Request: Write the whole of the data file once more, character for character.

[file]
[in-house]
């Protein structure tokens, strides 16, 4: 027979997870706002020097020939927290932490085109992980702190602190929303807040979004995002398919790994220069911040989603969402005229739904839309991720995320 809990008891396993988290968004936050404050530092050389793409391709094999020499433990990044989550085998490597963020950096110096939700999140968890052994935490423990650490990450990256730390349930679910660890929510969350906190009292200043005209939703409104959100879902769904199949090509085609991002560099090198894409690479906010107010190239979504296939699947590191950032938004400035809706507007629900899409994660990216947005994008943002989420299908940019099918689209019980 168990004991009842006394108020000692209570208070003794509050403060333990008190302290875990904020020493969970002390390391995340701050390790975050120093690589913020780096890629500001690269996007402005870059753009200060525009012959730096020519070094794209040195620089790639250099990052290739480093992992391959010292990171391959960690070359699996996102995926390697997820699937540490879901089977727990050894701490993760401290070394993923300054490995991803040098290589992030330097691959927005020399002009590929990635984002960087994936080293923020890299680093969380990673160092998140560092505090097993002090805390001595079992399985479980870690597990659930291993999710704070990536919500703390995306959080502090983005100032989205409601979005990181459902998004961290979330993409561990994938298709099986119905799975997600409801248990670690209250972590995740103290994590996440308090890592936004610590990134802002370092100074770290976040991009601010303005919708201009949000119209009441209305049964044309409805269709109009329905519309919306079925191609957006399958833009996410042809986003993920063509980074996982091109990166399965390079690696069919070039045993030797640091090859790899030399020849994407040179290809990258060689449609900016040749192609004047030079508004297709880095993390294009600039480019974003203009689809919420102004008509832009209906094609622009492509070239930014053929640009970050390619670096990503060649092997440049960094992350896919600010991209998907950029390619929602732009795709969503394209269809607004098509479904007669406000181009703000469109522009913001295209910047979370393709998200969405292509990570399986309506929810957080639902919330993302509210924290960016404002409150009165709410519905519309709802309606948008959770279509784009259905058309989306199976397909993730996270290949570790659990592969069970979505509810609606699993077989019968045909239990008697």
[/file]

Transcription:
[in-house]
């Protein structure tokens, strides 16, 4: 027979997870706002020097020939927290932490085109992980702190602190929303807040979004995002398919790994220069911040989603969402005229739904839309991720995320 809990008891396993988290968004936050404050530092050389793409391709094999020499433990990044989550085998490597963020950096110096939700999140968890052994935490423990650490990450990256730390349930679910660890929510969350906190009292200043005209939703409104959100879902769904199949090509085609991002560099090198894409690479906010107010190239979504296939699947590191950032938004400035809706507007629900899409994660990216947005994008943002989420299908940019099918689209019980 168990004991009842006394108020000692209570208070003794509050403060333990008190302290875990904020020493969970002390390391995340701050390790975050120093690589913020780096890629500001690269996007402005870059753009200060525009012959730096020519070094794209040195620089790639250099990052290739480093992992391959010292990171391959960690070359699996996102995926390697997820699937540490879901089977727990050894701490993760401290070394993923300054490995991803040098290589992030330097691959927005020399002009590929990635984002960087994936080293923020890299680093969380990673160092998140560092505090097993002090805390001595079992399985479980870690597990659930291993999710704070990536919500703390995306959080502090983005100032989205409601979005990181459902998004961290979330993409561990994938298709099986119905799975997600409801248990670690209250972590995740103290994590996440308090890592936004610590990134802002370092100074770290976040991009601010303005919708201009949000119209009441209305049964044309409805269709109009329905519309919306079925191609957006399958833009996410042809986003993920063509980074996982091109990166399965390079690696069919070039045993030797640091090859790899030399020849994407040179290809990258060689449609900016040749192609004047030079508004297709880095993390294009600039480019974003203009689809919420102004008509832009209906094609622009492509070239930014053929640009970050390619670096990503060649092997440049960094992350896919600010991209998907950029390619929602732009795709969503394209269809607004098509479904007669406000181009703000469109522009913001295209910047979370393709998200969405292509990570399986309506929810957080639902919330993302509210924290960016404002409150009165709410519905519309709802309606948008959770279509784009259905058309989306199976397909993730996270290949570790659990592969069970979505509810609606699993077989019968045909239990008697």